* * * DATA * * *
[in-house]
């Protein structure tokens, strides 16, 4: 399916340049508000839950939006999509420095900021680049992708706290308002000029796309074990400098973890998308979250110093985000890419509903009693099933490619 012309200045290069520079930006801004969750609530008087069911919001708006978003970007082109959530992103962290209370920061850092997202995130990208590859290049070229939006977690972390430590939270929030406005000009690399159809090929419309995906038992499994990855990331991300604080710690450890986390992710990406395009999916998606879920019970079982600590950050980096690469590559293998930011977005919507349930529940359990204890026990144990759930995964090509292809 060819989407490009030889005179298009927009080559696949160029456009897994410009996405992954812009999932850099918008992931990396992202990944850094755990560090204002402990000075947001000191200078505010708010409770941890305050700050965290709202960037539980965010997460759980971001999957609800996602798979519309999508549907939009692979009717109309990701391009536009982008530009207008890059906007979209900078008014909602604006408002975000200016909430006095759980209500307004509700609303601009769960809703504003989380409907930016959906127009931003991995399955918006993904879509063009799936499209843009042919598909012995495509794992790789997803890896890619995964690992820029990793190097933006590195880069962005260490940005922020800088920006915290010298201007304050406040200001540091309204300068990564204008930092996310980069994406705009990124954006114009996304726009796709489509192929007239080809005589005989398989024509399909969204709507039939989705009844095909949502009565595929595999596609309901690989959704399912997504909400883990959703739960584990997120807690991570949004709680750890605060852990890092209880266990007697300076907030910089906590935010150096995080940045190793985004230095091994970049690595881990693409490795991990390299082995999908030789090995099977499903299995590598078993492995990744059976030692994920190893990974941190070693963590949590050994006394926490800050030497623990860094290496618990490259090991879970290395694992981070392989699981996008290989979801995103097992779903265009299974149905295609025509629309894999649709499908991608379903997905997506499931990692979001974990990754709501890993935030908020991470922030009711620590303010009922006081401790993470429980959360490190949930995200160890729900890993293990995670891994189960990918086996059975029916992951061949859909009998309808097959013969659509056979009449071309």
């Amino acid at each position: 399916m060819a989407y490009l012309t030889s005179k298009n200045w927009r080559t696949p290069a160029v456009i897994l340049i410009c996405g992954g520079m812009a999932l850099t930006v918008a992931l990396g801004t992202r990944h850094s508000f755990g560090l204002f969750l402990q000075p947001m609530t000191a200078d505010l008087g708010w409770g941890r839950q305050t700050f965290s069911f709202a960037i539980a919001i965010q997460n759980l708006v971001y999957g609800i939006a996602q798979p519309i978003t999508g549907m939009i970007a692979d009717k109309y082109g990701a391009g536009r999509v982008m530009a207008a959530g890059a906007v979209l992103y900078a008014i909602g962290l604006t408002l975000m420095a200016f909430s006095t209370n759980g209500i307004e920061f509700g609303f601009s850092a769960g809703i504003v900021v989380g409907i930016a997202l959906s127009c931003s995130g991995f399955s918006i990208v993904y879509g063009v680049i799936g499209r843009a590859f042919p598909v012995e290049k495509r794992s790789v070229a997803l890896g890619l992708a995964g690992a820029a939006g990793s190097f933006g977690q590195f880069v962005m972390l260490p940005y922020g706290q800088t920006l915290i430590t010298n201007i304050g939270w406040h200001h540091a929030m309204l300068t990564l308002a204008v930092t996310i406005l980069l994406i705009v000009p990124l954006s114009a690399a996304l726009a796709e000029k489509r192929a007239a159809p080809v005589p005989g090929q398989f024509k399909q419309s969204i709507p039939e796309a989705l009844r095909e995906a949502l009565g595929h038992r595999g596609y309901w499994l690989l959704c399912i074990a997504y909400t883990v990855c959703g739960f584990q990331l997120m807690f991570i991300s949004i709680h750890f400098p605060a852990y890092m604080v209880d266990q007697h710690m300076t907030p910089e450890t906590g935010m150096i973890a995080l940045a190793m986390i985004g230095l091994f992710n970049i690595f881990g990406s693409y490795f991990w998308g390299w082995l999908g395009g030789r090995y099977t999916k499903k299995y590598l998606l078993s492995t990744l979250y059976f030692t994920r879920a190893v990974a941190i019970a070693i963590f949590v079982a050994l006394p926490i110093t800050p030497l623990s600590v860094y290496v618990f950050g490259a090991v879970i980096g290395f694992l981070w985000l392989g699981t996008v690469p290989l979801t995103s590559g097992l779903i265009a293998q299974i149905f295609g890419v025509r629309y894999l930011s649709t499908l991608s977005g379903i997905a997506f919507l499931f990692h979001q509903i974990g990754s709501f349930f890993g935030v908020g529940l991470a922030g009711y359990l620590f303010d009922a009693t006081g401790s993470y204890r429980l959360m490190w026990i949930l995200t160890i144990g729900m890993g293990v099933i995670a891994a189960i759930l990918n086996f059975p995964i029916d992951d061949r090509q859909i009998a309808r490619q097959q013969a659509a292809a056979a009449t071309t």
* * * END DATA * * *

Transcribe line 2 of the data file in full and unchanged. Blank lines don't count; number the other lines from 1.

């Protein structure tokens, strides 16, 4: 399916340049508000839950939006999509420095900021680049992708706290308002000029796309074990400098973890998308979250110093985000890419509903009693099933490619 012309200045290069520079930006801004969750609530008087069911919001708006978003970007082109959530992103962290209370920061850092997202995130990208590859290049070229939006977690972390430590939270929030406005000009690399159809090929419309995906038992499994990855990331991300604080710690450890986390992710990406395009999916998606879920019970079982600590950050980096690469590559293998930011977005919507349930529940359990204890026990144990759930995964090509292809 060819989407490009030889005179298009927009080559696949160029456009897994410009996405992954812009999932850099918008992931990396992202990944850094755990560090204002402990000075947001000191200078505010708010409770941890305050700050965290709202960037539980965010997460759980971001999957609800996602798979519309999508549907939009692979009717109309990701391009536009982008530009207008890059906007979209900078008014909602604006408002975000200016909430006095759980209500307004509700609303601009769960809703504003989380409907930016959906127009931003991995399955918006993904879509063009799936499209843009042919598909012995495509794992790789997803890896890619995964690992820029990793190097933006590195880069962005260490940005922020800088920006915290010298201007304050406040200001540091309204300068990564204008930092996310980069994406705009990124954006114009996304726009796709489509192929007239080809005589005989398989024509399909969204709507039939989705009844095909949502009565595929595999596609309901690989959704399912997504909400883990959703739960584990997120807690991570949004709680750890605060852990890092209880266990007697300076907030910089906590935010150096995080940045190793985004230095091994970049690595881990693409490795991990390299082995999908030789090995099977499903299995590598078993492995990744059976030692994920190893990974941190070693963590949590050994006394926490800050030497623990860094290496618990490259090991879970290395694992981070392989699981996008290989979801995103097992779903265009299974149905295609025509629309894999649709499908991608379903997905997506499931990692979001974990990754709501890993935030908020991470922030009711620590303010009922006081401790993470429980959360490190949930995200160890729900890993293990995670891994189960990918086996059975029916992951061949859909009998309808097959013969659509056979009449071309």